ADRIAN - A Broadway favorite, A Chorus Line, opens a two-weekend run tomorrow in the Croswell Opera House.
Conceived by Michael Bennett, written by James Kirkwood and Nicholas Dante, with music by Marvin Hamlisch, the plot is based on a series of interviews with Broadway "gypsies," dancers who move from show to show for roles in the chorus. The musical tells the story of such a group of dancers, who are auditioning for a formidable director called Zach. As Zach quizzes each performer, trying to figure out what makes her or him tick, the show becomes a metaphor for success, failure, and human aspiration.
A Chorus Line opened off Broadway in 1975, and when the limited run quickly sold out, it was moved by producer Joseph Papp to a larger theater on Broadway. It was awarded the 1976 Pulitzer Prize for drama as well as nine of the 12 Tony Awards for which it was nominated, including best musical, score, book, direction, and choreography. At one point, it was the longest-running show in Broadway history, with 6,137 performances. (It's now in fourth place, behind Les Miserables, Cats, and The Phantom of the Opera, which has more than 9,300 performances and is still running.)
Matthew Bowland of Genoa directs the Croswell production, which features Ryan Buehler of Denver as Zach; Andrew Jordan-Moll of Toledo as his assistant, Larry, and Lindsey Denham of Toledo as Cassie, one of the auditioners who is Zach's former lover.
Also in the cast are Toledoans Jarrod Alexander, Tito Duran, Troy McGee, Tatiana Owens, Neil Powell, and Kyle Rutkowski; Ryan Hook of Oregon; Julie Okuley of Sylvania; Elizabeth Brickley of Bowling Green; Cassandra Cardenas of Perrysburg; and Michigan residents Ryan Chang, Rebecca Craig, Nicholas Fuqua, and Blair Grotbeck of Adrian; Marlena Hilderly of Tecumseh; Steven Kiss of Bedford Township; Kristen Milbocker of Allegan; Austin Olano of Onsted; Emily Parr of Coldwater; Cathy Skutch of Plymouth; Cassidy Thompkins of Bedford, and Jamie Buechele of Ottawa Lake.
"A Chorus Line" is scheduled at 8 p.m. Fridays and Saturdays and 3 p.m. Sundays through July 18 in the theater at 129 East Maumee St., Adrian. Tickets are $25 for adults and $22 for seniors and students. The show contains adult content and may not be suitable for youngsters. Information: croswell.org or 517-264-7469.
HURON, Ohio - Even as the Huron Playhouse presents The Importance of Being Earnest through Saturday, it's preparing the next production.
Do Black Patent Leather Shoes Really Reflect Up, a musical by John Powers with music and lyrics by James Quinn and Alaric Jans, opens Tuesday and runs through July 17.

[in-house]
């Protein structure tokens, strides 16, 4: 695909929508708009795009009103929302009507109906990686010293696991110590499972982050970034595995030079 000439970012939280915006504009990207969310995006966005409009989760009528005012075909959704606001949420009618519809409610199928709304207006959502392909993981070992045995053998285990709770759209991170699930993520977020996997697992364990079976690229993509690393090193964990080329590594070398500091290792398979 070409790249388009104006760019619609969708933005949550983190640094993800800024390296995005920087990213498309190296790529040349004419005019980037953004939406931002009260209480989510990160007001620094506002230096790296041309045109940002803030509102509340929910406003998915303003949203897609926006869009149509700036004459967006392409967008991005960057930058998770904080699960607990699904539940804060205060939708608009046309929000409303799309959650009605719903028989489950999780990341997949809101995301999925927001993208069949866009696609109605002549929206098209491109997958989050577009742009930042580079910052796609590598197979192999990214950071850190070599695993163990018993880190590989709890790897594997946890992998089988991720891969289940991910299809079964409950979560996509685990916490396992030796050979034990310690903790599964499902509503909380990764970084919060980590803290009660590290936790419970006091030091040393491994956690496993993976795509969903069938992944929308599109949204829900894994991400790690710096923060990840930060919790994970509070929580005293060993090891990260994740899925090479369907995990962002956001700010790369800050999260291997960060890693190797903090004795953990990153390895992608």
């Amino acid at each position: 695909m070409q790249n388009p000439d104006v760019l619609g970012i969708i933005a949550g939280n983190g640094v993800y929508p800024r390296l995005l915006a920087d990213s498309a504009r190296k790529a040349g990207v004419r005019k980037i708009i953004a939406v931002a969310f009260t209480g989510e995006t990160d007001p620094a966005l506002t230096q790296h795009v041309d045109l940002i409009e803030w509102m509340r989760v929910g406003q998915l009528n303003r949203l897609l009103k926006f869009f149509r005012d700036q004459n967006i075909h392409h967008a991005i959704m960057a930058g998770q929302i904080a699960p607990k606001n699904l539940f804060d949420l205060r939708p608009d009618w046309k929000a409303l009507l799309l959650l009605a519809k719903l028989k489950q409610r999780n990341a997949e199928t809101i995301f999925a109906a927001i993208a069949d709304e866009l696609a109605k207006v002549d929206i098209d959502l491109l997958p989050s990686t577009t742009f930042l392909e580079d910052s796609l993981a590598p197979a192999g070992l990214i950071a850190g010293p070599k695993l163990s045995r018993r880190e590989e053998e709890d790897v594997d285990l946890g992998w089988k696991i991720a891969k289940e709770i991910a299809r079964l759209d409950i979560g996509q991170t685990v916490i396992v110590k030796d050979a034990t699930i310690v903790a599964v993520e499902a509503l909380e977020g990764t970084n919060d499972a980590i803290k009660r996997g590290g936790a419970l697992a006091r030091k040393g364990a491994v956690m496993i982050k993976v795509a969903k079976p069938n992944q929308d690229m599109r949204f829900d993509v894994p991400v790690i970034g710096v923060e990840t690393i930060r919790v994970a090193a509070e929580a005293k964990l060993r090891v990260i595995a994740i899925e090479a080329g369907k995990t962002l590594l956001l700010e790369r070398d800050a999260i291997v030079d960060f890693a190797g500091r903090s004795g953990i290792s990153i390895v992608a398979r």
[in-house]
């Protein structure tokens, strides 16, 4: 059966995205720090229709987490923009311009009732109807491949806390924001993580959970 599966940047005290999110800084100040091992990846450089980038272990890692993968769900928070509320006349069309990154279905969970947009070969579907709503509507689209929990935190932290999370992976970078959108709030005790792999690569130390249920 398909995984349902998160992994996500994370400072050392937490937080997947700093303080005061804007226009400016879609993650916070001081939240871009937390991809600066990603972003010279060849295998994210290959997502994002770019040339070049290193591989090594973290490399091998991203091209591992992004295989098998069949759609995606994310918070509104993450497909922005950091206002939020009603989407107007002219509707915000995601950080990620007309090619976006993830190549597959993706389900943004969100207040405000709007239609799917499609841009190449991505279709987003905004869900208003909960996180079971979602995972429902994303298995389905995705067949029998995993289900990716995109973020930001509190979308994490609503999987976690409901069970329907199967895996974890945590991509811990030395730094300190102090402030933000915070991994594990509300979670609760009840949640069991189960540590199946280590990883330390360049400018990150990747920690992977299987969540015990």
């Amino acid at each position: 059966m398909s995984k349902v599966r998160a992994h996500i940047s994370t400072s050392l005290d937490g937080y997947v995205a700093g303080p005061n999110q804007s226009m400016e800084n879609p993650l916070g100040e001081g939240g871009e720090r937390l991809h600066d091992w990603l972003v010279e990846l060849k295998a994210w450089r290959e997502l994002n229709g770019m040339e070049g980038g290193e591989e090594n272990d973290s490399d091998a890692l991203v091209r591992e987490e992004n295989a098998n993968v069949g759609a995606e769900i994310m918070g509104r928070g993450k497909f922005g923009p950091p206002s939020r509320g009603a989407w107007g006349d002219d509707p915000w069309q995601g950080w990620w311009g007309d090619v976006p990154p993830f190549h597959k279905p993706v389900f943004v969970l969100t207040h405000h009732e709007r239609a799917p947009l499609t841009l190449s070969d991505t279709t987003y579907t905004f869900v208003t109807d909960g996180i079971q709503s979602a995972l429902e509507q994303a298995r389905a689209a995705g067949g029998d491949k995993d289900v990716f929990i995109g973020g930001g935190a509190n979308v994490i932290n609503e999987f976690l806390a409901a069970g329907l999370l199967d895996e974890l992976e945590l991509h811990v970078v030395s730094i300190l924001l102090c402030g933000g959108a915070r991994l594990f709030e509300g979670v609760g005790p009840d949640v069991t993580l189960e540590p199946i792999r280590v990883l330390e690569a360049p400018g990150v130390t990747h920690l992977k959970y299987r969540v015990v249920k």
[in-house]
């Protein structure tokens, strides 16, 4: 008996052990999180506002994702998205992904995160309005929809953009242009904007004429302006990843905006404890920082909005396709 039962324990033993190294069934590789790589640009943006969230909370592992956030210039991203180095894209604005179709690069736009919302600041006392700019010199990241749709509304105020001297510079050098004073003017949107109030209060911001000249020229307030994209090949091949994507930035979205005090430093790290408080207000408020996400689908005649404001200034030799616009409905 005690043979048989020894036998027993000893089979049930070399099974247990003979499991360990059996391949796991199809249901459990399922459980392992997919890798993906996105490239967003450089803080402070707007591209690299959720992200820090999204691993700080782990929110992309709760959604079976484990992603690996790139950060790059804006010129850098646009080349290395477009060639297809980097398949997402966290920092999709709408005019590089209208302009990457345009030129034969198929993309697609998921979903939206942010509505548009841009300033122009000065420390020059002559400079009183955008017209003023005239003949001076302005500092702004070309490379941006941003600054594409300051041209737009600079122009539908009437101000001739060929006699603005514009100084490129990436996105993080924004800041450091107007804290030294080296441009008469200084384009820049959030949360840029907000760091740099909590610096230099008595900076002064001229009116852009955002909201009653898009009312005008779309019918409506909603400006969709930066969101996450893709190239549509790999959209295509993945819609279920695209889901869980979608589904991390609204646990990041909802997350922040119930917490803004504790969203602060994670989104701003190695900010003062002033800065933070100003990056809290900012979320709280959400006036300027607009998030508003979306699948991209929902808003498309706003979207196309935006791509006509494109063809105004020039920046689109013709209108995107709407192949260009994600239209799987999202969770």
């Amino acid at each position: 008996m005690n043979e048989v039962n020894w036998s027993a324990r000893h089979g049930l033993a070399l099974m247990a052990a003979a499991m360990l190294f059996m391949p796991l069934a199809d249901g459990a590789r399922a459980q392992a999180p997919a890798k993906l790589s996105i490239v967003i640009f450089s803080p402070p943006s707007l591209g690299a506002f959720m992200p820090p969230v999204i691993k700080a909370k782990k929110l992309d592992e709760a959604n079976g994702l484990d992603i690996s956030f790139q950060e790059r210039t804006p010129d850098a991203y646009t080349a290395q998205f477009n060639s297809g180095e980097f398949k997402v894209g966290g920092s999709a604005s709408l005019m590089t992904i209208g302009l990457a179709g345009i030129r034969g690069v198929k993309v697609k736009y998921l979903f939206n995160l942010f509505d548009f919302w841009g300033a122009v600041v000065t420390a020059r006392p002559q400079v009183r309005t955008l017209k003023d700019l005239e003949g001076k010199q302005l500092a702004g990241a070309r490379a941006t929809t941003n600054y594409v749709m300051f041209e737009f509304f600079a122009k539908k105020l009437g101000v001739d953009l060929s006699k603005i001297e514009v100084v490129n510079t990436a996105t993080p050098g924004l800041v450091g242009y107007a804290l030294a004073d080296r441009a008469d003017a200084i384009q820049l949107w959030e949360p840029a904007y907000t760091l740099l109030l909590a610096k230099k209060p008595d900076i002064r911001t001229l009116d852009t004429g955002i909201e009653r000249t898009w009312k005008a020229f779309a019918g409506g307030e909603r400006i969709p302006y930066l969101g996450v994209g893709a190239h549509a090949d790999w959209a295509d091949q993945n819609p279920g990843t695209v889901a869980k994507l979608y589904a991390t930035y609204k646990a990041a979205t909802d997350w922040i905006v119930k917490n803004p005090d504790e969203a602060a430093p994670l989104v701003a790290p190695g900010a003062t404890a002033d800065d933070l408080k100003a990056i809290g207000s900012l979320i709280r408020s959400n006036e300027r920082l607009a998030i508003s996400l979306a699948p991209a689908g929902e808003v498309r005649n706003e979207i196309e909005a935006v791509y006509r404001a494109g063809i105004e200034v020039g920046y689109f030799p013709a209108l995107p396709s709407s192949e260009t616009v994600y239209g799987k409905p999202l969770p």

The gentle coming-of-age comedy follows eight youngsters growing up in the 1950s and '60s in Chicago, from first grade in St. Bastion's School through the angst of adolescence to the senior prom at Saint Patrick Bremmer High School. Along the way their Catholic faith is tested as they encounter puppy love, teachers' pets, and, in a tribute to the show's title, the importance (especially for girls) of wearing the proper undergarments with the school's plaid uniforms.
Directed by Emily Cawrse Casale of Huron, who also choreographs, the cast features Jude McCormick of Sandusky as Eddie Ryan, Hillary Maiberger of San Diego as Becky Bakowski, Geoff Stephenson of Huron as Father O'Reilly, and Elisabeth Evans of Tokyo as Sister Helen.
Also performing are Bethany Edlund of Fort Wayne, Jennifer Majetic of Pittsburgh, Kayleigh Thadani of London, and Ohioans Gunther Henkel-Moellmann of Cincinnati, Jimmy Wilson of West Milton, Mark Swinerton of Medina, and Rebecca Wolfe of Reynoldsburg.
"The Importance of Being Earnest" continues through Saturday in the Huron Playhouse in McCormick School, 325 Ohio St., Huron, Ohio. "Do Black Patent Leather Shoes Really Reflect Up" opens Tuesday and runs through July 17. Performances are at 8 p.m., and tickets are $16 for adults, $14 for students and seniors, and $11 for children 11 and younger from the playhouse box office. Information: 419-433-4744.
The Toledo Repertoire Theatre's Rep Ed troupe of teens presents Barnum, the musical tale of P.T. Barnum, the man considered America's greatest showman and author of the phrase "There's a sucker born every minute." Productions are at 7 p.m. today-Saturday and 2:30 p.m. Sunday in the theater at 16 10th St., and tickets are $10 for adults and $5 for children 13 and younger. Information: 419-234-9277.
Contact Nanciann Cherry at: firstname.lastname@example.org or 419-724-6130.41.39091 -82.55839